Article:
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Photographs depicting the mesmerising and unique hairstyles of local Himba people from Namibia recently made the rounds on the internet. The eye behind the photographs was French pro-photographer Eric Lafforgue, and he agreed to chat to us about his passion for photography, Namibia and its people.
Give us a brief background as to who you are, where you are from and what you do?
I m French, I m a professional photographer since 2006 and I travel the world to visit the countries that are not too touristic and the cultures of the world with a focus on the local tribes.
I live in Toulouse in the south of France. I m part of the sony ambassador team.
Tell us how you first came to Namibia, and what has brought you back? Or is this your first time in Namibia? What are your impressions?
Since I was young I am fascinated by the tribes and the Himbas. Going to Namibia was an old dream so I first came to Namibia in 2011, the a second time few weeks ago.
My main impression was that the country is really rich in culture, with even tribes few people know like Mucawana near Cunene river.
Namibia is too much associated with dunes, but Ovambo culture for example is a real gem!
I see you have also focused on particular subjects, such as Himba hair, and the San. Tell me more about your fascination with these topics?
Everywhere I go I try to focus on the lifestyle the traditions and the way people look.
Traditions are fading so quickly with modernisation that it is urgent to take pics to have such testimonies of the hair, the jewelry etc.
Himbas and San are so welcoming people that it is a pleasure to work with and to make such great pictures. It is not always the case in tribal areas around the world where tourism has killed the friendly relation you can get, like in omo valley in Ethiopia.
Tell us about your beginnings as a photographer? What sparked your initial interest in photography?
I went into photography as I had already worked for radio tv, press, web, mobile etc.
I did not made photography before 2006 so it was a challenge for me to find a place in this tough business, since then I work for big magazines such as lonely planet, Nat Geo, or daily mail.
What are your favourite photographic subjects? (i.e people, wildlife, birds, people etc)
I love people as like I use to says it is hard to have a chat or a laugh with a baobab! But I try to enlarge my pictures to show also the way people live, their housing, their landscape etc
It tells a lot.
Tell us about your most unforgettable photographic moment or moments – in general but also in Namibia?
In a recent trip I visited a refugee camp of Syrian people in Iraq, I never had such a friendly welcome. Those people have lost everything but insisted to invite me to share food, drinks etc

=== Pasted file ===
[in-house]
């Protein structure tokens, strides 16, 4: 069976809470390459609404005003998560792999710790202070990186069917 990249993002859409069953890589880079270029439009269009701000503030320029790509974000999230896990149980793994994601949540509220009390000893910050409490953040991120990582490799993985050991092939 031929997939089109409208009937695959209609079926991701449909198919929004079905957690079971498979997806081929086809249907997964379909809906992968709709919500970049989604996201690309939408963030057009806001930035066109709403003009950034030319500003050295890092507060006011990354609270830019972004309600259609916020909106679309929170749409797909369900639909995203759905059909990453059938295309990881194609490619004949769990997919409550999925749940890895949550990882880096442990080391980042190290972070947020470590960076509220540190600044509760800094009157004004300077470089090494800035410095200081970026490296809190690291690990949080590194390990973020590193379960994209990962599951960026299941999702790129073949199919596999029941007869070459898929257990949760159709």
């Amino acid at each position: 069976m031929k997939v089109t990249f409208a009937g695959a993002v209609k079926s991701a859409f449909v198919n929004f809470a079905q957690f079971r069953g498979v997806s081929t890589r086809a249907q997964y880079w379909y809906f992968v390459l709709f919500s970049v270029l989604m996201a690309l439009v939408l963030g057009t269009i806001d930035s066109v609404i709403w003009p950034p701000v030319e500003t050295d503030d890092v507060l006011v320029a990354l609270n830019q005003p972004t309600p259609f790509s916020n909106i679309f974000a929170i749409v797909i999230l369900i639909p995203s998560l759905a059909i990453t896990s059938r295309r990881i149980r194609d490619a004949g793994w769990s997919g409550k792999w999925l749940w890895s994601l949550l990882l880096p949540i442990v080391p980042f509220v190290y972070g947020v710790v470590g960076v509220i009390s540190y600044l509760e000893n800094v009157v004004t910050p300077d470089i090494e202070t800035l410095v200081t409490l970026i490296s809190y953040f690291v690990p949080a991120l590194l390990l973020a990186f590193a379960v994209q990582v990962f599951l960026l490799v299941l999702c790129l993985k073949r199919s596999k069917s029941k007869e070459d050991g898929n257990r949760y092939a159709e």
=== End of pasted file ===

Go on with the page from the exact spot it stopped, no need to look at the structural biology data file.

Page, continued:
Those people have blue eyes and are so close to us, European.
In Namibia, I had the chance to see a ceremony for the the teens girls and the chants and dances still blow my mind!
What keeps you going as a photographer? What motivates you?
I have choosen a target that is not very popular to many who will never travel where I go, so when I see that pics listed in social medias make thousands of hits, or that the himbas story in daily mail made 10 millions views, I think it is a really good opportunity to open the mind of many on differences and richness of the world.
What are your tips to others of how to make sure you get the shots you want? How do you approach your photography as a lifestyle?
Take time to speak to people to make them confident, try to give, not only to take also, is the basis of my activity.
Every destination has its challenges and rewards, how does Namibia compare to other places you’ve photographed?
The light in Namibia is really special, I loved the sunset light, it makes the himbas look incredibly beautiful!
One trio in Namibia is also a great opportunity of photo diversity: people. Landscape, animals, all in the same area!
When going on a Namibian photographic expedition, what is your equipment of choice? And what do you never leave home without?
I take pics with the brand sing a7r with a 24-70 zeiss at 2.8.
And a 85 mm at 1.2 for the portraits
I never leave home without 10 memory cards of 64 G!
A photographer friend is desperate to capture the best of Namibia. What top 3 tips would you give them?
Visit the himbas at sunset,
Stay a whole day in etosha,
Search the mucawana people that no tourists visit in Cunene,
You ll get the best shots.
FIND MORE ABOUT ERIC HERE